A new study has shown that treating municipal wastewater solids at higher temperatures could be an effective tool in the fight against antibiotic-resistant bacteria.
Researchers at the University of Minnesota's College of Science and Engineering found that heating the solid waste to 55 degrees Celsius was particularly effective in eliminating the genes that confer antibiotic resistance.
These genes are used by bacteria to become resistant to multiple antibiotics, which are then known as 'superbacteria' or 'superbugs.'
Antibiotic resistant bacteria develop in the gastrointestinal tracts of people taking antibiotics. These bacteria are then shed during defecation, which is collected by the existing sewer infrastructure and passed through a municipal wastewater treatment facility.
The majority of wastewater treatment plants incubate the solid waste, called sludge, in a "digester" that decomposes organic materials. Digesters are often operated at 35 to 37 degrees Celsius.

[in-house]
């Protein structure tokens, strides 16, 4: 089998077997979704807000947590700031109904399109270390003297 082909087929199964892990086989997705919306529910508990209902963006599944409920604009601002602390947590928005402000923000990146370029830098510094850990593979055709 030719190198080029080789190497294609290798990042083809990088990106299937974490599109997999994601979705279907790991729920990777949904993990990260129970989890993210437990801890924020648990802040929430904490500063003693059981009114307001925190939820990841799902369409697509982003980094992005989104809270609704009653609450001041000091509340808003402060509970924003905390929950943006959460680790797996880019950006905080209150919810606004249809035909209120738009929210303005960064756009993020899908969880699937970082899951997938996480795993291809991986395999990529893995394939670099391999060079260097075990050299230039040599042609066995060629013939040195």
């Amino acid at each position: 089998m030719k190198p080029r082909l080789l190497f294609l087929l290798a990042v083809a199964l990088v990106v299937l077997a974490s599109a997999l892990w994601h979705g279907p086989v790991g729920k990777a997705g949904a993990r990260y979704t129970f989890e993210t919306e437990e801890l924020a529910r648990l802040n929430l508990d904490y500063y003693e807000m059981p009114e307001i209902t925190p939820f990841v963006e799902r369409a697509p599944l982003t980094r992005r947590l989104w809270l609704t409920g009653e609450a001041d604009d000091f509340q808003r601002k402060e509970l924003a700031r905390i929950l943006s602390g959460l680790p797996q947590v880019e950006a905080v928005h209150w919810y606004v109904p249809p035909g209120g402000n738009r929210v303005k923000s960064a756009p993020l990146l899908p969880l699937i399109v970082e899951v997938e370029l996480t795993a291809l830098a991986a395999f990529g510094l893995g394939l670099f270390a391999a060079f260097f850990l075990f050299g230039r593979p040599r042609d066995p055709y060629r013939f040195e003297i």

"Many digesters are operated at our body temperature, which is perfect for resistant bacteria to survive and maybe even grow," said Timothy LaPara, who led the new University of Minnesota study.
Lab research by LaPara and colleagues has shown that anaerobic digestion of municipal wastewater solids at high temperatures (as high as 55 degrees Celsius) is capable of destroying up to 99.9 percent of various genes that confer resistance in bacteria. In contrast, conventional anaerobic digestion (operated at about 37 degrees Celsius) demonstrated only a slight ability to eliminate the same set of genes.
"Our latest research suggests that high temperature anaerobic digestion offers a novel approach to slow the proliferation of antibiotic resistance.
"This new method could be used in combination with other actions, like limiting the use of antibiotics, to extend the lifespan of these precious drugs," said LaPara.
The findings were recently published in Environmental Science and Technology, a journal of the American Chemical Society.